One consequence of forbearance in this proceeding is that petitions for review may be filed, not only by the broadband internet access service providers, who challenge the Title II reclassification, but also by entities seeking broader regulation than the order provides, and object to forbearance.

The broadband providers are likely to file in the DC Circuit, which may view the FCC's reclassification order as a crass attempt to circumvent its Comcast opinion. The other entities are likely to file in other circuits, such as the 3rd and 9th Circuits. It is possible that the outcome of judicial challenges may be determined by the judicial lottery conducted by the Judicial Panel on Multidistrict Litigation.

Many legal questions are likely to arise, such as (1) whether the FCC does have sua sponte forbearance authority, (2) would the FCC have the requisite factual basis to make these forbearance determinations, (3) can the FCC make sua sponte forbearance determinations without making the three determinations required by the statute, (4) what determinations constitute final orders subject to judicial review, and (5) who has standing to challenge forbearance determinations.

Perhaps it should be noted too that while the NOI proposes to apply key core sections of Title II, it also proposes to forbear from applying forty-two other sections. In the past, forbearance orders have been long and complex, even though they have dealt only with a limited range of statutory sections, markets and companies. In contrast, the FCC is proposing to issue an order that covers forty-two sections, the large number of companies providing broadband service, and every market in the U.S. The FCC may not be capable of reaching determinations on each of the statute's three prongs for so many sections, companies and markets.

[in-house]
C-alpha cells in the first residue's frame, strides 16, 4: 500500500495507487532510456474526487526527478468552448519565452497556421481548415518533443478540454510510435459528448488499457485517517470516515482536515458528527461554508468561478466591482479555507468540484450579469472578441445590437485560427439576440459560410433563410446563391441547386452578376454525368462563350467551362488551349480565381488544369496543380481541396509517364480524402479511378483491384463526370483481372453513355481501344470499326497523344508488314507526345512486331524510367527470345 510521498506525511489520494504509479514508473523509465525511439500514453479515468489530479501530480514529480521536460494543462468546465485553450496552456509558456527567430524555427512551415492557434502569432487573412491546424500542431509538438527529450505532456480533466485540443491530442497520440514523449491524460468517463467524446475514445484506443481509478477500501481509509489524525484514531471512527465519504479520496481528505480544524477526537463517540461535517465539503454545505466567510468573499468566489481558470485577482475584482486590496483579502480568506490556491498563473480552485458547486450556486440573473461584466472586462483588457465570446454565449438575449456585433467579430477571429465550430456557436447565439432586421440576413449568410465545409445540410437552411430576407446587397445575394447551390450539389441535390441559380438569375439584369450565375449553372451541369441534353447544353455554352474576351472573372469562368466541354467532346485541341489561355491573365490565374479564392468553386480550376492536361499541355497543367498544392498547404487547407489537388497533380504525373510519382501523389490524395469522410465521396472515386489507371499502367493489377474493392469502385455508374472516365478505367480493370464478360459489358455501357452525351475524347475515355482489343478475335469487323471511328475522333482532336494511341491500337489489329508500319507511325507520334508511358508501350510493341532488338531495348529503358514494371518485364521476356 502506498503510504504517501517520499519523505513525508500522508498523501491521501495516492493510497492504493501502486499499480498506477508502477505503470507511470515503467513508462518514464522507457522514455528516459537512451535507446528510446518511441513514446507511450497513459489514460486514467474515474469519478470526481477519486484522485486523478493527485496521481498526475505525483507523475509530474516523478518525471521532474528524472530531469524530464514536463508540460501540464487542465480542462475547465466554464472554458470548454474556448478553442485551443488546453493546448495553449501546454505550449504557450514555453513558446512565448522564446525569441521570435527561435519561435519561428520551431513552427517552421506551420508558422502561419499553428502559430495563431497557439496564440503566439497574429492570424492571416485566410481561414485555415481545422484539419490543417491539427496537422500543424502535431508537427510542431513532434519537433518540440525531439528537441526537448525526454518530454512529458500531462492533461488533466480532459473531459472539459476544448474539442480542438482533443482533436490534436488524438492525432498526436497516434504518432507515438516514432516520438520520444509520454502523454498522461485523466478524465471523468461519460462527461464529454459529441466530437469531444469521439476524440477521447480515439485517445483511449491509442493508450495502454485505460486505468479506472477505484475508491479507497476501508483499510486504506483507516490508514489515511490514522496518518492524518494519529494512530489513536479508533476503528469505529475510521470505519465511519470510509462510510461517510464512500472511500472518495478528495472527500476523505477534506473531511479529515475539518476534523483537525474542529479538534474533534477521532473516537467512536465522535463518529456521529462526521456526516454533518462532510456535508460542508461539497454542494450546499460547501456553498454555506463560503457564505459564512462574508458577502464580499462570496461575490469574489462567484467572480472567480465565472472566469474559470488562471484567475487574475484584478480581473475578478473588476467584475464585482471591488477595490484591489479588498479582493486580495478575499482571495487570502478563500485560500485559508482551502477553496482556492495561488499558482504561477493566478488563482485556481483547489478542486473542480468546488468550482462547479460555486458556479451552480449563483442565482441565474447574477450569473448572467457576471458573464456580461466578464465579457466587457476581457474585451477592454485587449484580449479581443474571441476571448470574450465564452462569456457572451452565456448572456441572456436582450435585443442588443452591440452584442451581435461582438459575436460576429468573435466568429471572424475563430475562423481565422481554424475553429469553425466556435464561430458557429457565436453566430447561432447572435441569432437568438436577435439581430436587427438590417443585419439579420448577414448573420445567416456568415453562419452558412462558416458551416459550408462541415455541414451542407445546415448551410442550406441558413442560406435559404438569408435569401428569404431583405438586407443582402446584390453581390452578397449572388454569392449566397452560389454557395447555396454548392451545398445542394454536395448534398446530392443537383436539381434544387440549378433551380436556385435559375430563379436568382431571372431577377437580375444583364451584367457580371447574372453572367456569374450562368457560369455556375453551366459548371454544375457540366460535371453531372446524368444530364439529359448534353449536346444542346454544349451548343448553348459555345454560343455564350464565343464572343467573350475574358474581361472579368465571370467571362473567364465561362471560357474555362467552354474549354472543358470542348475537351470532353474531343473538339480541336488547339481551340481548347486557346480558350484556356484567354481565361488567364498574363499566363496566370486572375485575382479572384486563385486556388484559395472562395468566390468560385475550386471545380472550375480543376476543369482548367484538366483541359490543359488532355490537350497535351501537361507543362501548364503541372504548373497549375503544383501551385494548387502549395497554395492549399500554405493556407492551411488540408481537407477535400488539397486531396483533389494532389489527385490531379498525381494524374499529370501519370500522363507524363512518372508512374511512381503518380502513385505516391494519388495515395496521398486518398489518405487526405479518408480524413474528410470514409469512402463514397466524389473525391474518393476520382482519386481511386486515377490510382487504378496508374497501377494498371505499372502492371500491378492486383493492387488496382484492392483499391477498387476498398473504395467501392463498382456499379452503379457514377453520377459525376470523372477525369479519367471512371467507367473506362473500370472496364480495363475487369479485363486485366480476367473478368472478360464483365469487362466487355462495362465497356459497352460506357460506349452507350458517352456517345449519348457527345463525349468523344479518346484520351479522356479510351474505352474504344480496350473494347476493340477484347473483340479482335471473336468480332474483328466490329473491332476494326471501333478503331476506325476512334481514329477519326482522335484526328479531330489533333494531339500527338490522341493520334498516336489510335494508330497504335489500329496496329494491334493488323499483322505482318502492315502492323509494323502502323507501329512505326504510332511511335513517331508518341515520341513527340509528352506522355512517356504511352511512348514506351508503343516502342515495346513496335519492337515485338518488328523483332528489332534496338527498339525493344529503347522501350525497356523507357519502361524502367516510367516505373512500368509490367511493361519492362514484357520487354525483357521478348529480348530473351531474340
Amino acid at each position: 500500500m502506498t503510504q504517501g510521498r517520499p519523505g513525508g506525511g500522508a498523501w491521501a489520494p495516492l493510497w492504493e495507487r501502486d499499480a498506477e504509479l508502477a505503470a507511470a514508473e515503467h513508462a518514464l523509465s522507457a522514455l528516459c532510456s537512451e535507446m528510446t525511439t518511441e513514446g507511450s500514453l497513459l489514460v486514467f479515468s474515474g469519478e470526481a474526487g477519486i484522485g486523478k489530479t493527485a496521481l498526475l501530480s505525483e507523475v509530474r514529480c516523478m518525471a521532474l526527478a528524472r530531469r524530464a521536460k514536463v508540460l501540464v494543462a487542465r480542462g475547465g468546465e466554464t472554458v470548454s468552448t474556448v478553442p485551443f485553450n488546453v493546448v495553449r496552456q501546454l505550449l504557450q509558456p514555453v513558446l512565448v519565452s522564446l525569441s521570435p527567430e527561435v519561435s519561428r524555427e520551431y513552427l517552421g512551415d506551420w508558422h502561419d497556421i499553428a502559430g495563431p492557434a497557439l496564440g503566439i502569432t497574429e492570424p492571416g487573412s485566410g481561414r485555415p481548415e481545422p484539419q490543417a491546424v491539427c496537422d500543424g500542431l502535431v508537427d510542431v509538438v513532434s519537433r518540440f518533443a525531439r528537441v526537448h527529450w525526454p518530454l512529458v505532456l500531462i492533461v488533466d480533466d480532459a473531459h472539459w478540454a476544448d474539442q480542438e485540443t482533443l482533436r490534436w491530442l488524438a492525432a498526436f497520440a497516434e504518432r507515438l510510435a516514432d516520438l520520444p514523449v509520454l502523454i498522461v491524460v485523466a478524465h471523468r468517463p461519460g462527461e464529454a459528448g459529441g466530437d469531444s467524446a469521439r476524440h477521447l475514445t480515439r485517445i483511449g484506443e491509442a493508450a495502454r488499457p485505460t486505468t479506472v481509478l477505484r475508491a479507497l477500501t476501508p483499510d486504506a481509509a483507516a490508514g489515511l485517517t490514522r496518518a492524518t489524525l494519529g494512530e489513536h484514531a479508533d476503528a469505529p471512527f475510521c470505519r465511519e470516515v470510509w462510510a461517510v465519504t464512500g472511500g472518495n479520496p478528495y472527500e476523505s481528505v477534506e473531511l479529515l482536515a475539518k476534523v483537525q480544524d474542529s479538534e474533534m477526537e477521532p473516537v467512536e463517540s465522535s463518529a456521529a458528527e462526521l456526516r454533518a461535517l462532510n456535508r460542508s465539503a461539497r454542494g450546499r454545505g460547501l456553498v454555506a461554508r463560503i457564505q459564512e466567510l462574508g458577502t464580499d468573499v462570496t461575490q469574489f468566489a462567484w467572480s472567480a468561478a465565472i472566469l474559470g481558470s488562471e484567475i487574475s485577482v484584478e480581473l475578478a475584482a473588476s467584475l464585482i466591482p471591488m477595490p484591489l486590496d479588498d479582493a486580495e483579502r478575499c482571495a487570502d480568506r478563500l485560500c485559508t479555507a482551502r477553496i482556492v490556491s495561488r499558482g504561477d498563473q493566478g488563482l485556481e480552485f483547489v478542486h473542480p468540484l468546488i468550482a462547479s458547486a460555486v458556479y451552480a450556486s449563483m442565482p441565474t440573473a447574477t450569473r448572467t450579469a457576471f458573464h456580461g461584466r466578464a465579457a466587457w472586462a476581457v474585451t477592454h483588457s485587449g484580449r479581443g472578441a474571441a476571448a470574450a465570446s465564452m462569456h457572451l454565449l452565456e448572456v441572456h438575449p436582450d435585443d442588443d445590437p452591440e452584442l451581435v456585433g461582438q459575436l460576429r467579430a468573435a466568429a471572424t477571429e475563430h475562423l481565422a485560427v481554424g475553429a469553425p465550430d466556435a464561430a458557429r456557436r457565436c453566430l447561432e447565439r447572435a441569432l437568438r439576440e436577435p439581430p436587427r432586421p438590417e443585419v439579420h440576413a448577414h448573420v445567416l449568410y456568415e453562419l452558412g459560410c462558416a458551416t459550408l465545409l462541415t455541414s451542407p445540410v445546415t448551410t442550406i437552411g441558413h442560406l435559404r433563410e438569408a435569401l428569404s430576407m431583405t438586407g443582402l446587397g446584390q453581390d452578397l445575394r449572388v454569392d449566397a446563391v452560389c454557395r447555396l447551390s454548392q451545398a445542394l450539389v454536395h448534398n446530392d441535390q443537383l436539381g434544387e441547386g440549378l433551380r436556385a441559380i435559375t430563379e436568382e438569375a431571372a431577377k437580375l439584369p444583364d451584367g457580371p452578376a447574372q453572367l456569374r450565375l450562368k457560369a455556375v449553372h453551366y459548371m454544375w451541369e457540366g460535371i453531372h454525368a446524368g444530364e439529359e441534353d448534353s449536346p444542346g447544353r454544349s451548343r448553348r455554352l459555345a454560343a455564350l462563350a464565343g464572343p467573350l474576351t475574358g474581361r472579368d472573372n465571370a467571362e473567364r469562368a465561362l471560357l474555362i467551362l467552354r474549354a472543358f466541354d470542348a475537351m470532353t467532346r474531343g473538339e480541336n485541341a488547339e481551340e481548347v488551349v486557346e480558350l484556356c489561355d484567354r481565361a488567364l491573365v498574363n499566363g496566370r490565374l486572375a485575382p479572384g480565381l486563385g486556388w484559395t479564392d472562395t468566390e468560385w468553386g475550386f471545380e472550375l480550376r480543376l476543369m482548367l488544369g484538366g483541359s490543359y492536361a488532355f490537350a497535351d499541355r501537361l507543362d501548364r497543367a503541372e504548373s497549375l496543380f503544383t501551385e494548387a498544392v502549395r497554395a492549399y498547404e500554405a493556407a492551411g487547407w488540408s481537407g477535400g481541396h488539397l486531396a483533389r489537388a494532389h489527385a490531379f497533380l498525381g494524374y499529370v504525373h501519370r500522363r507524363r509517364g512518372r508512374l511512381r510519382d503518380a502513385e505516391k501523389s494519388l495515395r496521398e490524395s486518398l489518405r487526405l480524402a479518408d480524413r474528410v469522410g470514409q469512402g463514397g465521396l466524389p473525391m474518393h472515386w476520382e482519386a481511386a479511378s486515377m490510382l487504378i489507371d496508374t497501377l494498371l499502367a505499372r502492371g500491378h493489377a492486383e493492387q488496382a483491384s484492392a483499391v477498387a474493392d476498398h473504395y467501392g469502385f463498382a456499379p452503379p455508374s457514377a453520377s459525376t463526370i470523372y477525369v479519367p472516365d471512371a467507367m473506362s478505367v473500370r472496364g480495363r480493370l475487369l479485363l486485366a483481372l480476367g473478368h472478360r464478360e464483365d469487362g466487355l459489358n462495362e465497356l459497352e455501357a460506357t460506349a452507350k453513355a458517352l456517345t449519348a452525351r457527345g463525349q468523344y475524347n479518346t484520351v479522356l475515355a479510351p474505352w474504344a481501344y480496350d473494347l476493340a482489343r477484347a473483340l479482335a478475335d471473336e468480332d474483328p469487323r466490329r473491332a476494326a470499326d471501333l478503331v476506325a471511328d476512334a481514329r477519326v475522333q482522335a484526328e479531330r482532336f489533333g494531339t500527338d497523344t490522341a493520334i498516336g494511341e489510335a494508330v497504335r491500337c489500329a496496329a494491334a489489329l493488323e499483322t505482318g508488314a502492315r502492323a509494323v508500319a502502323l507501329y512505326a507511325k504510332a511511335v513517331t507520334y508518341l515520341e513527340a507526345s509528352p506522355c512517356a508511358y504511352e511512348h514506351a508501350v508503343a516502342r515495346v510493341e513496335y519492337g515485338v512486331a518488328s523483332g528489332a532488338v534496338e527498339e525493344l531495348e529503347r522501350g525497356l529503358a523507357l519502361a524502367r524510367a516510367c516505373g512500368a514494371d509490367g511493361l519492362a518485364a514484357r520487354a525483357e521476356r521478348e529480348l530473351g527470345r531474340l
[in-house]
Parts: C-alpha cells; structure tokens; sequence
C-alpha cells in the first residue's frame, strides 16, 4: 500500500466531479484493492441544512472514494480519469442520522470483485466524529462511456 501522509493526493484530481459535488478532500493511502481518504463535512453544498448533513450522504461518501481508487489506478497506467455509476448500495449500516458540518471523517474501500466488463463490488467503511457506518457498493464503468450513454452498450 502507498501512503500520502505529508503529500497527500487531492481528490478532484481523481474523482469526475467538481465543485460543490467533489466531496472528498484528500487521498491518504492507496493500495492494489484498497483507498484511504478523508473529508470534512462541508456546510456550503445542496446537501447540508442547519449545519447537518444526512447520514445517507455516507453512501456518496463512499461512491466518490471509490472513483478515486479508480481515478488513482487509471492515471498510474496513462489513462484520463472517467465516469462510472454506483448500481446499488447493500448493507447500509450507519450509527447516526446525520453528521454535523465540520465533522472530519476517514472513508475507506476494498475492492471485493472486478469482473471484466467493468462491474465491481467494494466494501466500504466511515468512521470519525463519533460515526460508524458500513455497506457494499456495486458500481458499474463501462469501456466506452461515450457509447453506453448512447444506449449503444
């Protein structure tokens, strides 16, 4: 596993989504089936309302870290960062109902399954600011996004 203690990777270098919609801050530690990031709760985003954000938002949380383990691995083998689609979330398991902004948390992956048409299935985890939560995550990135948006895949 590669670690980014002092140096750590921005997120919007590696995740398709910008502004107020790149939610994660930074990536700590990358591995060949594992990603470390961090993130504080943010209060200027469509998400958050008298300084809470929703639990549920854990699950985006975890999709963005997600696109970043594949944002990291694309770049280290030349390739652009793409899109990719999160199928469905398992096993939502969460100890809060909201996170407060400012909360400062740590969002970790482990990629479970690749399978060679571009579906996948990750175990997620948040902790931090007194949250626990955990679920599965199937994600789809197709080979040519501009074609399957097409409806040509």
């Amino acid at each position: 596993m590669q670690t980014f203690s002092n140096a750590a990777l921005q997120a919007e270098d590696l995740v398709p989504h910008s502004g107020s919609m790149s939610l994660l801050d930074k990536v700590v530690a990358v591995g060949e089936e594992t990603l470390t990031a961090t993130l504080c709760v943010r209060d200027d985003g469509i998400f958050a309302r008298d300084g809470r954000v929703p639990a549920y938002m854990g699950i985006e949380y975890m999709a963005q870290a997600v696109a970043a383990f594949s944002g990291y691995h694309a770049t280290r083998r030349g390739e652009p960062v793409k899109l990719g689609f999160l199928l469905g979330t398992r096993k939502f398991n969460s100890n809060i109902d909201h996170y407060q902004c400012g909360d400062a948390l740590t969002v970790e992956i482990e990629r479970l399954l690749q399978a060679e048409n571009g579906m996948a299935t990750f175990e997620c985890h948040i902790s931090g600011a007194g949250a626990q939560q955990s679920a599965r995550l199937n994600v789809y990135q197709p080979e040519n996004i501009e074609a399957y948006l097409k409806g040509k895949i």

The NOI suggests that the FCC may not even attempt to do so.

Finally, it is possible that a court would uphold the reclassification, but overturn some or all of the forbearance portion of the order. It is also possible that even if the courts were to uphold the forbearance portions of the order, the Commission might, in the future, unforbear, just as it is now seeking to undo its Title I classifications.

Legal Authority for Reclassification. This NOI is missing a section. There is no part that asserts the statutory authority for this NOI, and the reclassification proposal that it contains.

On the other hand, while some opponents state that it may be overturned on judicial review, few offer any specific legal arguments.

Here are some possible legal issues presented by a final order or ruling that includes reclassification.

First, opponents may argue that neither broadband internet access service nor broadband internet service, nor access, e-mail, or online storage, are telecommunications within the meaning of Title II of the Communications Act.

Sections 201 (price and service regulation) and 202 (non-discrimination), for example, only cover "a common carrier" providing a "communication service". Section 208 (adjudicatory authority) only reaches a "common carrier". Section 222 (CPNI privacy) only covers a "telecommunications carrier". Section 254 (universal service) only imposes obligations on "Every telecommunications carrier that provides interstate telecommunications services". However, it provides for support for "advanced telecommunications and information services". Section 255 (disability access) only reaches a "manufacturer of telecommunications equipment or customer premises equipment" and a "provider of telecommunications service".